Monday, September 7, 2009

96 Hours

That's the length of time my firefighter will have been at work by the time he comes home tomorrow. That's two standard 40 hour work weeks, in the span of four days. And, this is not abnormal. I can't remember what it was like to live with normal work hours! My heart goes out to those wildland firefighter wives, who only see their men a few days out of the month during the fire season.

My firefighter doesn't often go out on big fires. He was supposed to be on his way down to the Station Fire in Los Angeles this shift, but his strike team got canceled at the last minute. Instead he spent his shift at the station dealing with a different kind of beast altogether--medical assists.

In the last three days, he's run on:
-several stroke patients
-several hypoglycemic patients
-a young teenage kid who took a mysterious drink from a stranger in the park and was altered
-a drunk man who passed out on the sidewalk (driectly across the street from another drunk man who had passed out a day or so before)
-a man who, while laying in bed, put a .22 to his head and pulled the trigger
-a man who was beat up and pistol whipped during a home invasion robbery
-my firefighter himself broke into a house when an alarm went off only to find out it was a false alarm
-a call to help an elderly man back in bed in the middle of the night
-a call to a fall with injuries for a woman, complicated by the fact that she was also deaf
-and he's rolled on several fires where the residents were able to put it out before the fire department got there.

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That's a lot to deal with in three days. It amazes me that he declares a suicide victim dead, and then goes back to the station and finishes dinner. There's a disconnect between what happens on a call and the rest of his life--there has to be, in order to maintain sanity, I think.

Meanwhile, my biggest concern at home was that it took the satellite guy 3 hours to install our dish, and he left behind a big chunk of metal in my front yard for some reason.

6 comments:

Anonymous said...

Slight correction. The passed out drunk guys were passed out directly across the street from each other, at the same time. It was the same location that we had responded to previously for a passed out guy on the sidewalk. All different guys. Someone in the area is throwing wild parties.

Katie's Firefighter

Bill Hess said...

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Katie said...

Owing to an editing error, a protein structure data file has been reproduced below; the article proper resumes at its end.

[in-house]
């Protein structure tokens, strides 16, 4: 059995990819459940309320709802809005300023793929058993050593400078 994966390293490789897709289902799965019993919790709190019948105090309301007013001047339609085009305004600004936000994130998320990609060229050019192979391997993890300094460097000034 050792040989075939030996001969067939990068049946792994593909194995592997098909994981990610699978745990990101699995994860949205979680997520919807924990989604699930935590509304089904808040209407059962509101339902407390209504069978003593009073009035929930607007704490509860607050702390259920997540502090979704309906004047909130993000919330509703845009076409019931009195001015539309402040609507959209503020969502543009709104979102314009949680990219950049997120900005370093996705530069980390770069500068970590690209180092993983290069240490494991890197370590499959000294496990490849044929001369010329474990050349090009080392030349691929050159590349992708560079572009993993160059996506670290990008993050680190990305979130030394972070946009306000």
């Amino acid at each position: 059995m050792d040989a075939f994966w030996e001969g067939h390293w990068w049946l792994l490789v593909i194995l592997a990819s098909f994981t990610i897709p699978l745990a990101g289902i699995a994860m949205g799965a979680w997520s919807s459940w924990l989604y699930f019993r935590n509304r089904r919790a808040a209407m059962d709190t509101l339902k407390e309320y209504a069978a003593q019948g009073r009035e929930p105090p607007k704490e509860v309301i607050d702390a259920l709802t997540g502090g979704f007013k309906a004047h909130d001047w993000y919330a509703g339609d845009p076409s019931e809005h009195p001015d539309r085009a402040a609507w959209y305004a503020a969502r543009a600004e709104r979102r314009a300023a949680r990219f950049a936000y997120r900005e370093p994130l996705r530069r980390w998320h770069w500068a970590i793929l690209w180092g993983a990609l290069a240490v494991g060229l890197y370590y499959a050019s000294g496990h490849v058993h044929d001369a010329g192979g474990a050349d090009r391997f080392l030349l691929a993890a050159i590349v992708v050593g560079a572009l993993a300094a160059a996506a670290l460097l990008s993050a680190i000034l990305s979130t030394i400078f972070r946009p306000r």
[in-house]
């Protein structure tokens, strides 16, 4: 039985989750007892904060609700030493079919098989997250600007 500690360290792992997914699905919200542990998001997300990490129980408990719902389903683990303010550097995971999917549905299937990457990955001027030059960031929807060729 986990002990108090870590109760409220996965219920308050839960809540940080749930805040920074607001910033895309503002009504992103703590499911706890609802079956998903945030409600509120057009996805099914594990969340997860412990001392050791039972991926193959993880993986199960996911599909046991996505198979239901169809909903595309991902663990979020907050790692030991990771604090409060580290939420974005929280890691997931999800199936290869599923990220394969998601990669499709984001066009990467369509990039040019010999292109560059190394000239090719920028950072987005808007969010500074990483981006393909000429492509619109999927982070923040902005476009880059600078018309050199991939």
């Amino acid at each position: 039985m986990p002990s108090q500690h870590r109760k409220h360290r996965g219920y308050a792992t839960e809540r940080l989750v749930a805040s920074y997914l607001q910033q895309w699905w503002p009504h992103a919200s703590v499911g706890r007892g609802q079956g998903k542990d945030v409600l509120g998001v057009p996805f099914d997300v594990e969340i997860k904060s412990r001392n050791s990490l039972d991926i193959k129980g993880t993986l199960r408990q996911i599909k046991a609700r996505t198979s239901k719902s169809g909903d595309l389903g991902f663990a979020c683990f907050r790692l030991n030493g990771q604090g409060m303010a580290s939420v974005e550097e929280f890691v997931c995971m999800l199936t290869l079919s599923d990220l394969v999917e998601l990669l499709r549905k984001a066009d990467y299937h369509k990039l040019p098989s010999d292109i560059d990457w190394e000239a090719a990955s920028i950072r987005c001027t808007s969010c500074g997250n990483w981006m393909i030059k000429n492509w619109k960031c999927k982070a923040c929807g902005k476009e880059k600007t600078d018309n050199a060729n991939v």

Thanks, Bill! :)

Morgan said...

He works 96 hours in a row?!? WOW!!!

Was your dad a firefighter too? I saw something in one of your other posts that made me think you might be...

I'm a wife and daughter of firefighters. Like your hubby, they mostly did medical calls, car accidents, and calls where the resident has already put out the fire (or perhaps it was only smoke from a BBQ grill to begin with).
They have seen things that I could never bare to see.

It's good that there are people out there that are willing to take the risks (mental and physical) to make the world a safer place for the rest of us.

Anonymous said...

For the record, I usually just work 24 hour shifts. It looks like I may be switching to 48 hour shifts soon which will be nice. The 96 hour workathon only happens when I get overtime and then get forced to work all in a row.

I am the first firefighter on either side of our families. As for being willing to take the physical and mental risks, I don't see it that way. I can't figure out why everyone doesn't want to do this job. Ever wanted to see an accident? See the burning house a little closer? I've told Katie that I'm the ultimate rubber necker because I get to be in the middle of all the action.

Katie's Firefighter

Anonymous said...

I can honestly say that I know what it is like to get a call on the way back to the station from the last call. It can be hectic sometimes. It warms me inside to know that you stand beside him and support him throughout his career. It is hard sometimes for spouses to understand why we do what we do.

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